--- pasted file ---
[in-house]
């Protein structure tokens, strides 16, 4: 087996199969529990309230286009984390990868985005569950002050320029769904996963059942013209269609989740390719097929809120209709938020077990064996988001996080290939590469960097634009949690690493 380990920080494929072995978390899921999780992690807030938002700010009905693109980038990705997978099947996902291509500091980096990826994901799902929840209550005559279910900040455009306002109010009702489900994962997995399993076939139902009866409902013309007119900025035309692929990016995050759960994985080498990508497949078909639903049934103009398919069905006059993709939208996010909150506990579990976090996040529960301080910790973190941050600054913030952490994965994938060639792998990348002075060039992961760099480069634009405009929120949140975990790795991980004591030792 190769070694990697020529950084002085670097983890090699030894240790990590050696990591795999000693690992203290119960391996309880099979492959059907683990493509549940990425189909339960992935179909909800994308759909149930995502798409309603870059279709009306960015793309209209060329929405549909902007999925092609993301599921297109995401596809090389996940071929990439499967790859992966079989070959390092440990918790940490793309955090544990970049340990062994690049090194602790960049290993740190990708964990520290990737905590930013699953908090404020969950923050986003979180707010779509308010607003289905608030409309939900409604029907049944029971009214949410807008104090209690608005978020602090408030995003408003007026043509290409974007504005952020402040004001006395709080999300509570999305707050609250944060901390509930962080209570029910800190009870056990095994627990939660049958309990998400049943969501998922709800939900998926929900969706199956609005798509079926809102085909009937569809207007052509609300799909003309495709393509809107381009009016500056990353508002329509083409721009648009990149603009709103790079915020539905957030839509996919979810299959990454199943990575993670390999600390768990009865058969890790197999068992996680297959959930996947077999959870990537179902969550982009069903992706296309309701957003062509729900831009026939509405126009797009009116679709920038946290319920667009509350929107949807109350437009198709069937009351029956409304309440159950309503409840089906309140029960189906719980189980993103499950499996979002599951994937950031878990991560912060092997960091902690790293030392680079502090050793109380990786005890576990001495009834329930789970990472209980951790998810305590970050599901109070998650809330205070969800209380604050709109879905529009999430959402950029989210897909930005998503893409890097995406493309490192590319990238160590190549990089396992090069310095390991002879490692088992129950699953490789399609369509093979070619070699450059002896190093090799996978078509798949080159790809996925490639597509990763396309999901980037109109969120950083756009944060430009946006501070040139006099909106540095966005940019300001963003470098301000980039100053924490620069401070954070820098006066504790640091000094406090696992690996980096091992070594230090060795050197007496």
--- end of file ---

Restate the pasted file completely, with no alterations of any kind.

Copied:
[in-house]
């Protein structure tokens, strides 16, 4: 087996199969529990309230286009984390990868985005569950002050320029769904996963059942013209269609989740390719097929809120209709938020077990064996988001996080290939590469960097634009949690690493 380990920080494929072995978390899921999780992690807030938002700010009905693109980038990705997978099947996902291509500091980096990826994901799902929840209550005559279910900040455009306002109010009702489900994962997995399993076939139902009866409902013309007119900025035309692929990016995050759960994985080498990508497949078909639903049934103009398919069905006059993709939208996010909150506990579990976090996040529960301080910790973190941050600054913030952490994965994938060639792998990348002075060039992961760099480069634009405009929120949140975990790795991980004591030792 190769070694990697020529950084002085670097983890090699030894240790990590050696990591795999000693690992203290119960391996309880099979492959059907683990493509549940990425189909339960992935179909909800994308759909149930995502798409309603870059279709009306960015793309209209060329929405549909902007999925092609993301599921297109995401596809090389996940071929990439499967790859992966079989070959390092440990918790940490793309955090544990970049340990062994690049090194602790960049290993740190990708964990520290990737905590930013699953908090404020969950923050986003979180707010779509308010607003289905608030409309939900409604029907049944029971009214949410807008104090209690608005978020602090408030995003408003007026043509290409974007504005952020402040004001006395709080999300509570999305707050609250944060901390509930962080209570029910800190009870056990095994627990939660049958309990998400049943969501998922709800939900998926929900969706199956609005798509079926809102085909009937569809207007052509609300799909003309495709393509809107381009009016500056990353508002329509083409721009648009990149603009709103790079915020539905957030839509996919979810299959990454199943990575993670390999600390768990009865058969890790197999068992996680297959959930996947077999959870990537179902969550982009069903992706296309309701957003062509729900831009026939509405126009797009009116679709920038946290319920667009509350929107949807109350437009198709069937009351029956409304309440159950309503409840089906309140029960189906719980189980993103499950499996979002599951994937950031878990991560912060092997960091902690790293030392680079502090050793109380990786005890576990001495009834329930789970990472209980951790998810305590970050599901109070998650809330205070969800209380604050709109879905529009999430959402950029989210897909930005998503893409890097995406493309490192590319990238160590190549990089396992090069310095390991002879490692088992129950699953490789399609369509093979070619070699450059002896190093090799996978078509798949080159790809996925490639597509990763396309999901980037109109969120950083756009944060430009946006501070040139006099909106540095966005940019300001963003470098301000980039100053924490620069401070954070820098006066504790640091000094406090696992690996980096091992070594230090060795050197007496």